Oil prices shot up by 4 percent to their highest level since 2015 early on Monday after OPEC and other producers over the weekend reached their first deal since 2001 to jointly reduce output in order to rein in oversupply and prop up the market.
Oil prices shot up by 4 percent to their highest level since 2015 early on Monday after OPEC and other producers over the weekend reached their first deal since 2001 to jointly reduce output in order to rein in oversupply and prop up the market. Brent crude futures, the international benchmark for oil prices, soared to $57.89 per barrel in overnight trading between Sunday and Monday, its highest level since July 2015.
US West Texas Intermediate (WTI) crude futures also hit a July 2015 high of $54.51 a barrel. Brent and WTI prices eased to $56.55 and $53.70 respectively by 0043 GMT, but were both still up more than 4 percent from their last settlement.
With the deal finally signed after almost a year of arguing within the Organization of the Petroleum Exporting Countries and mistrust in the willingness of non-OPEC Russia to play ball, the market’s focus will now switch to compliance of the agreement.
AB Bernstein said that the agreed deal “amounts to an aggregate supply cut of 1.76 million barrels per day (bpd) from 24 countries which currently produce 52.6 million bpd or 54 percent of world oil supply.”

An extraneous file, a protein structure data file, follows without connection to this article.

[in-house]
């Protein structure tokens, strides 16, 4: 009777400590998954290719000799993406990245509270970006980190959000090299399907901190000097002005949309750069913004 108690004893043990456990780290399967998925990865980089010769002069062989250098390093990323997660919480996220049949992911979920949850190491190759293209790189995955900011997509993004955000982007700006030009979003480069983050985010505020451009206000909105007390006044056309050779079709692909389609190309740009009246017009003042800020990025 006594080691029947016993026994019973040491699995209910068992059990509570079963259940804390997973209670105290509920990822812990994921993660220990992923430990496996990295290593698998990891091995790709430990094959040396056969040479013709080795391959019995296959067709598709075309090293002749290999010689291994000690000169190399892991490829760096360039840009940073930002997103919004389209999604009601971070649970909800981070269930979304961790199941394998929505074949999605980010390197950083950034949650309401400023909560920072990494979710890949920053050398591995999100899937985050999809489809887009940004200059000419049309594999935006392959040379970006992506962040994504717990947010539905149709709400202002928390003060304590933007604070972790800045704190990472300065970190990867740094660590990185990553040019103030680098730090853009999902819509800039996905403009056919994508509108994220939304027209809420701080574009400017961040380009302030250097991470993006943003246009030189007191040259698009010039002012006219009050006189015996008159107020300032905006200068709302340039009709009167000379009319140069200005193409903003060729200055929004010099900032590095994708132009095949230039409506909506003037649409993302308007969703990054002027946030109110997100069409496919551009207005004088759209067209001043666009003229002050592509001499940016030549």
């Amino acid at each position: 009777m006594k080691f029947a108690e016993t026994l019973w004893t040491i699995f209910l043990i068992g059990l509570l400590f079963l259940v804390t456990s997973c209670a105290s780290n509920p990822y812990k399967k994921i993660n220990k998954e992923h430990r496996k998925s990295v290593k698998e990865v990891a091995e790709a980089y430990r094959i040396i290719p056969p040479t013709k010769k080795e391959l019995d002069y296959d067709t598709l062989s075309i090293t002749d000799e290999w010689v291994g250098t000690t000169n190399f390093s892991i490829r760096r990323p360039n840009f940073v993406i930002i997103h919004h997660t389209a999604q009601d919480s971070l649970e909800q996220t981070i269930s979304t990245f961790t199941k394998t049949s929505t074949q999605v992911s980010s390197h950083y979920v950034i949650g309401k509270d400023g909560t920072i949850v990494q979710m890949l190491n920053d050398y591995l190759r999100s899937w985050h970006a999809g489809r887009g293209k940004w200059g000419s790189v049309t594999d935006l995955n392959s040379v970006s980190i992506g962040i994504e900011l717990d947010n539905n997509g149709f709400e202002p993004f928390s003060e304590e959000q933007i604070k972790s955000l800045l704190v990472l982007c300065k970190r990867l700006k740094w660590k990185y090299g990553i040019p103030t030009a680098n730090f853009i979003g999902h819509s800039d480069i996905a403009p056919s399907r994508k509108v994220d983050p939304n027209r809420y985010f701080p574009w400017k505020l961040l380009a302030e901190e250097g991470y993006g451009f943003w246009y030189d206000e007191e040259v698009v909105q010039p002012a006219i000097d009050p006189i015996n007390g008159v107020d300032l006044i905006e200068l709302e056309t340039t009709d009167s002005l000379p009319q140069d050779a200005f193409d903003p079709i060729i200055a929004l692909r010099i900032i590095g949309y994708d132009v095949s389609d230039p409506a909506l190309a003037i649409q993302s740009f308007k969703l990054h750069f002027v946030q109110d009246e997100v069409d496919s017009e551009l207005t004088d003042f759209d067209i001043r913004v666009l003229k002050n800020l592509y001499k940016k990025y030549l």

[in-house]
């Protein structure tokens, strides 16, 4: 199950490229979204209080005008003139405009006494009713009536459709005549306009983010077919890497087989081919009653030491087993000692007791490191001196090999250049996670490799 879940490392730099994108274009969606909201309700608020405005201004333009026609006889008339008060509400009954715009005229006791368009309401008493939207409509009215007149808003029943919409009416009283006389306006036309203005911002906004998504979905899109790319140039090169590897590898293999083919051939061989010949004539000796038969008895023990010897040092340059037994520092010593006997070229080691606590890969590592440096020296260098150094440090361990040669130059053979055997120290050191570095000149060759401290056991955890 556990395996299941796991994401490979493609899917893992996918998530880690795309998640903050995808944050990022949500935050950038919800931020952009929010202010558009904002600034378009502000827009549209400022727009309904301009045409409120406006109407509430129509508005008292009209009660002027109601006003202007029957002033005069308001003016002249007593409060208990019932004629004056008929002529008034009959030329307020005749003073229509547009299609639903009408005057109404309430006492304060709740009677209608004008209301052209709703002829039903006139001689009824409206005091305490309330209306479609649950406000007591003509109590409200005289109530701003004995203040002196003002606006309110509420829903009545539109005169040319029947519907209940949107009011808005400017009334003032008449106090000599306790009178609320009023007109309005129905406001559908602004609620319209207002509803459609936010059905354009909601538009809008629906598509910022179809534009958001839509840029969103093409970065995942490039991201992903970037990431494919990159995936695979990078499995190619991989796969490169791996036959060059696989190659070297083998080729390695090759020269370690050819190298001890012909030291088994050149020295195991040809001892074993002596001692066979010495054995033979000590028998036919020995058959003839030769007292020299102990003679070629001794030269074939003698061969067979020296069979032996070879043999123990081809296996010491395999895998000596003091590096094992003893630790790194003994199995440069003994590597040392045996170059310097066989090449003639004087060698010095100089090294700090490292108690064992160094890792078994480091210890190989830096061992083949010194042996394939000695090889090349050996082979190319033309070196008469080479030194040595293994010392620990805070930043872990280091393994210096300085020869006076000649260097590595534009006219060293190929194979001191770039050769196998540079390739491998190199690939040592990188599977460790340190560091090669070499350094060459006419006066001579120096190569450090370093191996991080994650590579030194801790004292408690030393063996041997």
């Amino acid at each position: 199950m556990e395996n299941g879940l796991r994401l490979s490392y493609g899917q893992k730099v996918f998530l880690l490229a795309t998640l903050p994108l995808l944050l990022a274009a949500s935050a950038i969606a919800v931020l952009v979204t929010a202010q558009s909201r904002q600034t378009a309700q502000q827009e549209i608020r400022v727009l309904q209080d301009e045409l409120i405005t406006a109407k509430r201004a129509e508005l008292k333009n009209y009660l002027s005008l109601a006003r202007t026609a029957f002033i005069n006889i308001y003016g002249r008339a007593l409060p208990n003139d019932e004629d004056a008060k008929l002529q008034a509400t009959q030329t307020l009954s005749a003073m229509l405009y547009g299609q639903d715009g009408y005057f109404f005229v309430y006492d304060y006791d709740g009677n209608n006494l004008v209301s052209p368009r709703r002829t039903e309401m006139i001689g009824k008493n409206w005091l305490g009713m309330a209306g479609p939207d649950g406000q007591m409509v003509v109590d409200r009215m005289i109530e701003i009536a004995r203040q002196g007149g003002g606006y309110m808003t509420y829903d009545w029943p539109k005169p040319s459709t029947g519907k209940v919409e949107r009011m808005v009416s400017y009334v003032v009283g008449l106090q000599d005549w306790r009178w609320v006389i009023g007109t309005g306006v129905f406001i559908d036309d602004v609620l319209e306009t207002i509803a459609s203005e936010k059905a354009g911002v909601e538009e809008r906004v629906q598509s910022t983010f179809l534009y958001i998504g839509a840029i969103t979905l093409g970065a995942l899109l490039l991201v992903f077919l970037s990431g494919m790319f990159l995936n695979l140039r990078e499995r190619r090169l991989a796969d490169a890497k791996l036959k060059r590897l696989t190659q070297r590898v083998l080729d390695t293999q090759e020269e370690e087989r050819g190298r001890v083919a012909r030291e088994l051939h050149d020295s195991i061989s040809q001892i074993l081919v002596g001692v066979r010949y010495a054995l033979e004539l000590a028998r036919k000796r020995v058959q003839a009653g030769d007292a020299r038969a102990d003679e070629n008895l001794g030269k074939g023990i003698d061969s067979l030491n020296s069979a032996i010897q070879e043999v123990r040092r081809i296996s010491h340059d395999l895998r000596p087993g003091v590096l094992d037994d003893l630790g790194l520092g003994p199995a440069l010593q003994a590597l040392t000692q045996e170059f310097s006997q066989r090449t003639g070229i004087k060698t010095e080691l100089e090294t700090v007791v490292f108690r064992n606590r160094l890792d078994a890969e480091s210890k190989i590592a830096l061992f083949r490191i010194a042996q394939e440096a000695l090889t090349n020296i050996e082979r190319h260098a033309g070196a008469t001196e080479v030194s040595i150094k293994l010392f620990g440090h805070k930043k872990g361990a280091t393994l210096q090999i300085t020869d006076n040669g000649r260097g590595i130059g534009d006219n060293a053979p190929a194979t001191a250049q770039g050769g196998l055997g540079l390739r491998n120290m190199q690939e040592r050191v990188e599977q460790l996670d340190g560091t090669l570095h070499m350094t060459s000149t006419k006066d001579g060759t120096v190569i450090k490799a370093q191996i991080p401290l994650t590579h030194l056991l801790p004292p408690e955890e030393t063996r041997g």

Bernstein said that “some of the non-OPEC supply cuts will come from natural decline, but most will come from self-imposed cuts.
ANZ bank said on Monday that Saudi Aramco, Saudi Arabia’s state-controled oil company, had “started informing customers that their allocations would be reduced in January 2017, in line with its commitment to the recent OPEC production cut agreement.”
OPEC has said it will slash output by 1.2 million bpd from Jan. 1, with top exporter Saudi Arabia cutting around 486,000 bpd in a bid to end overproduction that has dogged markets for two years.
On Saturday, producers from outside OPEC agreed to reduce output by 558,000 bpd, short of the initial target of 600,000 bpd but still the largest contribution by non-OPEC ever.
Of that, Russia said it would gradually cut 300,000 bpd, adding that by the end of March it would be producing 200,000 bpd less than its October 2016 level of 11.247 million bpd. Russian output would fall to 10.947 million bpd after six months, it said.
“Once cuts are implemented at the start of 2017, oil markets will shift from surplus into deficit. Given the cuts in production announced by OPEC, we expect that markets will move into a 0.8 million bpd deficit in 1H17,” AB Bernstein said.